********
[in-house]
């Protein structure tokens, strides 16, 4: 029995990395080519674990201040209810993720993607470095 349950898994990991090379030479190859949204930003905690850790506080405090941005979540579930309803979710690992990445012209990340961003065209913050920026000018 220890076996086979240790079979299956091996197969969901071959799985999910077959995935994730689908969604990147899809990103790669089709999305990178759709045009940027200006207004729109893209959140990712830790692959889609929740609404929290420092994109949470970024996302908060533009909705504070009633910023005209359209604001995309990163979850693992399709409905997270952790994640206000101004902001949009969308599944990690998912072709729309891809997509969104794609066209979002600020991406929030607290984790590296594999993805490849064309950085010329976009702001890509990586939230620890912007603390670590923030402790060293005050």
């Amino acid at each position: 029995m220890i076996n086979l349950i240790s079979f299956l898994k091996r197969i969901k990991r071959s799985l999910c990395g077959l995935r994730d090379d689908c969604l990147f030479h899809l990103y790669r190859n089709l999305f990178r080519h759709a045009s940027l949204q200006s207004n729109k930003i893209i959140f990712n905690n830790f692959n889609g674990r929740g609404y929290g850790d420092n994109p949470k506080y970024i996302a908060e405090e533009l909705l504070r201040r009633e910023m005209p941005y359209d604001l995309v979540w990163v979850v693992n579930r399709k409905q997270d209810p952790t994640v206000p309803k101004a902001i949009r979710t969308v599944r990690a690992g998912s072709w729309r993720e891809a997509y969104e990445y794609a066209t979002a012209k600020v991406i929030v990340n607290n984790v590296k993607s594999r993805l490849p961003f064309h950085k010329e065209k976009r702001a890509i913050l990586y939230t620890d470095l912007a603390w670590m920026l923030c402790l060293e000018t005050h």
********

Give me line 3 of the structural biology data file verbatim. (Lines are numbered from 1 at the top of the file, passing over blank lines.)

């Amino acid at each position: 029995m220890i076996n086979l349950i240790s079979f299956l898994k091996r197969i969901k990991r071959s799985l999910c990395g077959l995935r994730d090379d689908c969604l990147f030479h899809l990103y790669r190859n089709l999305f990178r080519h759709a045009s940027l949204q200006s207004n729109k930003i893209i959140f990712n905690n830790f692959n889609g674990r929740g609404y929290g850790d420092n994109p949470k506080y970024i996302a908060e405090e533009l909705l504070r201040r009633e910023m005209p941005y359209d604001l995309v979540w990163v979850v693992n579930r399709k409905q997270d209810p952790t994640v206000p309803k101004a902001i949009r979710t969308v599944r990690a690992g998912s072709w729309r993720e891809a997509y969104e990445y794609a066209t979002a012209k600020v991406i929030v990340n607290n984790v590296k993607s594999r993805l490849p961003f064309h950085k010329e065209k976009r702001a890509i913050l990586y939230t620890d470095l912007a603390w670590m920026l923030c402790l060293e000018t005050h």